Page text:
Sources that you could review for possible funding include the following:
* your agency's own funds (even if a small amount),
* personnel time or other agency "in-kind" contributions,
* state funds available for the type of program you are creating, and
* local partners who could cost-share with you (eg, a hospital who could lend a nutritionist to develop obesity reduction materials or who could educate the public about the risks of obesity).
This list will pain many readers. As I write, I hear a question in my head that I have heard often: "If I had the money for the program, why would I need private support?" I understand this perspective but look at the donor as an investor. An investor does not want to be the only one taking the risk for a program-especially a new program developed by an organization that probably has not received a gift or grant from that investor before. Also, you look stronger if you attract other funders, and you can bet that the nonprofits who are your stiffest competition for the grant will include additional funding sources in their proposals.
One more point. Although you cannot predict if all the revenue sources that you outline in the grant will come through, you must make a good faith effort to secure them. You cannot forecast if you will receive a state grant, for example, or if a partner will absolutely join your initiative. But if they do not, you will have to explain why when reporting back to the funder. Focus on realistic funding sources for your new initiatives and try very hard to obtain them.1
The final step in building the foundation for a private fundraising program is to identify prospects that are likely to support your initiatives. As with most aspects of fundraising, this process begins with those who are closest to the agency and moves out from there:
* Previous donors. If you have received grants or gifts from corporations or foundations, these past donors are your best prospects for future contributions. Start your list here.
* Friends of the agency. These could be program officers from local foundations you have met while sitting on task forces or local boards, members of a community advisory council you have put together for a grant, or the spouse of one of your staff members who has an executive position at a local corporation. Knowledge of your organization's past work helps do your job of cultivation.
* Vendors to the agency. These could be medical supply vendors to your free clinic or the supplier of the vaccine you use for free shots. Be creative and think about where your organization spends most of its budget. There should not be a quid pro quo relationship, but there is no reason not to approach vendors to consider giving to the same program or agency from which they are profiting.
* Local businesses or foundations. These organizations are more likely to have heard about you and your good work than organizations working 3 states away. When compiling your list, think of the largest local businesses and foundations as well as national companies with local plants or work sites.
* Funder directories. After you have exhausted the options outlined above, it may be time to do some research in a directory of funding sources. There may be a good, local directory of institutional donors. Calling your local Association of Fundraising Professionals chapter should yield this answer. If there is not one, I have found the Foundation Center Directory to be the most comprehensive national database of corporate and foundation contributors.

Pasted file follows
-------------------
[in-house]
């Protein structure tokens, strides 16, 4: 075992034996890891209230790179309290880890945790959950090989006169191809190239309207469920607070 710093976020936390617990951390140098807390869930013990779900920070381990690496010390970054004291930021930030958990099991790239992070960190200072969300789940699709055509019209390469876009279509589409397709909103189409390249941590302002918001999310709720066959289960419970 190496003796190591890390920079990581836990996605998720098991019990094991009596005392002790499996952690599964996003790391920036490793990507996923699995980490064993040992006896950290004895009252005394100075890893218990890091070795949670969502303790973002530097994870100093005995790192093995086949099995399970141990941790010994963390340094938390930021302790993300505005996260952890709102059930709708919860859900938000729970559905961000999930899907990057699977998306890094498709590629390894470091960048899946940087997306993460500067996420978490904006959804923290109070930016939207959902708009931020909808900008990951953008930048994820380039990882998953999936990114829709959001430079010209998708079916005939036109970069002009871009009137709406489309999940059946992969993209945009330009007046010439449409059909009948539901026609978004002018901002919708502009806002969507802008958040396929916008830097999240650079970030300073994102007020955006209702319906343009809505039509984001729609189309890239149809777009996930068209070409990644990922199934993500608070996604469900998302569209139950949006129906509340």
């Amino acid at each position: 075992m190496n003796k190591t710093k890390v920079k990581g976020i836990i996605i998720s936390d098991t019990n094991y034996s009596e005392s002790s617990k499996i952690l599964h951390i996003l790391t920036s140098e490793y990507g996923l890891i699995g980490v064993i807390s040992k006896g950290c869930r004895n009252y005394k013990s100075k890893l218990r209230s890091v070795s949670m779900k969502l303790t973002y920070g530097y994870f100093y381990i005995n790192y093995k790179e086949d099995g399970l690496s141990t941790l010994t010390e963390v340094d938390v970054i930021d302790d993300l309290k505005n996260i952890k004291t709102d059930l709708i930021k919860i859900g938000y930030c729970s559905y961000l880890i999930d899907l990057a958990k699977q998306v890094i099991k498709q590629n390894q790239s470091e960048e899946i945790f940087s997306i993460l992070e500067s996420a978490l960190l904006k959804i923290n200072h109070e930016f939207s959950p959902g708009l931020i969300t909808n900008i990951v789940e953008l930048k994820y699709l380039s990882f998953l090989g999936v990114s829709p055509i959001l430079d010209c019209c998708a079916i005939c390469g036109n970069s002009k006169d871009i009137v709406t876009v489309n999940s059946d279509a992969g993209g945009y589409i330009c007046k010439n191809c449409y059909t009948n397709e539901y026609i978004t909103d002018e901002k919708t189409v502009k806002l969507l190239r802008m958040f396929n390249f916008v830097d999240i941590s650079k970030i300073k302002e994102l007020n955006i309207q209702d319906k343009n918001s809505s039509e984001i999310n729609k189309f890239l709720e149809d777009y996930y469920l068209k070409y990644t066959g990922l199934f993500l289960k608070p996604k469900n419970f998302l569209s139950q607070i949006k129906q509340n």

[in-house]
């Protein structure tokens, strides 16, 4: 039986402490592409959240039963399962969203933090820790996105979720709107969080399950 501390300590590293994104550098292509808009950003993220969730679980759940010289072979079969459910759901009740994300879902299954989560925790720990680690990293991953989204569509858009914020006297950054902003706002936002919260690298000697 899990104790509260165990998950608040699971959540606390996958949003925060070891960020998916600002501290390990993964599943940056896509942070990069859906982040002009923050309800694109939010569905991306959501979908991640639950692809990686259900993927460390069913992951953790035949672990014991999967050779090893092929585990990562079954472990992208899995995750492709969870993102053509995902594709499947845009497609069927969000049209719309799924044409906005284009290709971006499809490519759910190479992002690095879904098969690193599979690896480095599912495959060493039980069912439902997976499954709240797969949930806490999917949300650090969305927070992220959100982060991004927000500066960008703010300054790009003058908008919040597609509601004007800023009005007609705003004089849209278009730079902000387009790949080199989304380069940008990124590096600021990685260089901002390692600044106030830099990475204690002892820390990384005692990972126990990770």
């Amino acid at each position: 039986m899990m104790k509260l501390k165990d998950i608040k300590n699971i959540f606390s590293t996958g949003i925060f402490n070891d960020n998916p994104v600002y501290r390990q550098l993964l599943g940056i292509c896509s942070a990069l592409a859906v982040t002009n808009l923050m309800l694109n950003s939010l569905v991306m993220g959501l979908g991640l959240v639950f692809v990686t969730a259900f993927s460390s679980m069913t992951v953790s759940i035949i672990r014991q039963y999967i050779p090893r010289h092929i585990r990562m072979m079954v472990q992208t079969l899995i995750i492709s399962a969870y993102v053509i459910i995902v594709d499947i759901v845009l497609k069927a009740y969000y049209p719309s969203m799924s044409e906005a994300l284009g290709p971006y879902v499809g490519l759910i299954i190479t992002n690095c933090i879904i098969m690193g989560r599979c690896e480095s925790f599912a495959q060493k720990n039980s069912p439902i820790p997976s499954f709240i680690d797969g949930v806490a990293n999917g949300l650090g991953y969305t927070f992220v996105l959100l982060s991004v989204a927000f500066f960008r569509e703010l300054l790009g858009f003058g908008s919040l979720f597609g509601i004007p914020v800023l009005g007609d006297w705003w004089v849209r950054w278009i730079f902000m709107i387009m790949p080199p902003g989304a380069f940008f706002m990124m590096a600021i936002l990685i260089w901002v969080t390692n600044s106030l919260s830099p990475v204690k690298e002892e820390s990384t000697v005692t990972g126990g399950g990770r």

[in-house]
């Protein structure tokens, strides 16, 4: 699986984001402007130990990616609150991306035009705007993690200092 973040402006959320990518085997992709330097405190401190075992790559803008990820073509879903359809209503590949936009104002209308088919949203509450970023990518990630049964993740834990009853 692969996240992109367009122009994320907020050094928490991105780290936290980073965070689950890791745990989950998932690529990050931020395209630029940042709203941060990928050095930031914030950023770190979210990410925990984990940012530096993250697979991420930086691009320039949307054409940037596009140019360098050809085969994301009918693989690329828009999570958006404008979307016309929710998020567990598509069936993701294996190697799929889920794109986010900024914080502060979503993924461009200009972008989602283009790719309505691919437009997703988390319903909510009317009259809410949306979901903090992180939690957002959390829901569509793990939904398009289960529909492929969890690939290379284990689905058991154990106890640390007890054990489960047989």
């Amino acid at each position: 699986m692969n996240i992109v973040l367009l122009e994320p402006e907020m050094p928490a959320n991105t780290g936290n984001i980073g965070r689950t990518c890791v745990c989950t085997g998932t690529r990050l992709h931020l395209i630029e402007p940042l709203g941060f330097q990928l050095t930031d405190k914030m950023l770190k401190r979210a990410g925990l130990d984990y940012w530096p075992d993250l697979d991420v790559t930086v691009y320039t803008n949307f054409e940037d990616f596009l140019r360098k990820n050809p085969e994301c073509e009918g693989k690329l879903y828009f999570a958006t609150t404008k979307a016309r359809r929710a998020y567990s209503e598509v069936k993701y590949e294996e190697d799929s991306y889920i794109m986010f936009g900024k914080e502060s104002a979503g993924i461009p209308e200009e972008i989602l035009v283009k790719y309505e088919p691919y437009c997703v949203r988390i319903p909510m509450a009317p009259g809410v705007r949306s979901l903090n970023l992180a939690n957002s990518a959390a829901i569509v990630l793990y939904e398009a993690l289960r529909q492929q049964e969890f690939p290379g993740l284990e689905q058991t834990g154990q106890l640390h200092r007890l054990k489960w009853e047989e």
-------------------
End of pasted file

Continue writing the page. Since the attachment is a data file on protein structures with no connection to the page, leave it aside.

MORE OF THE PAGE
Research using a funder directory warrants additional comments. These compilations can be accessed at a local library, and a reference librarian can help navigate the electronic or print version. Focus your search on funders who target your state or community for their funding. It is highly unlikely that a corporation or foundation with a nationwide grantmaking program would be interested in supporting a local initiative.* Also, target only funders who give to the discipline area of your program (ie, health programs if you are developing an obesity reduction initiative). Do not waste your time on funders who "should" be interested in your organization-just find those who are.
It is not essential-or even possible sometimes-to complete each of these steps before launching a fundraising program. But taking these steps will ensure the best program for your agency in the long run. In my next installment of the Management Moment, I will move beyond fundraising preparation to execution. In the meantime, I would enjoy hearing your feedback about this column and suggestions for other fundraising-related topics via e-mail.
1. Orton SN, Menkens AJ, and Santos P. Public Health Business Planning: A Practical Guide. Jones & Bartlett: "Competitors and Partners" is especially good on how and why to develop partnerships; 2007:7. [Context Link]
*For a comprehensive look at strategic planning for public health, see the special issue devoted to the public health planning tool MAPP mobilizing for action through planning and partnerships. J Public Health Manag Pract. 2005;11(5). [Context Link]
*There are exceptions to the local funder rule, like the National Association of County and City Health Officials (NACCHO), which offers small grants to public health agencies. But these national organizations attract many applicants, so an individual agency's chances of winning a grant from them are relatively low. [Context Link]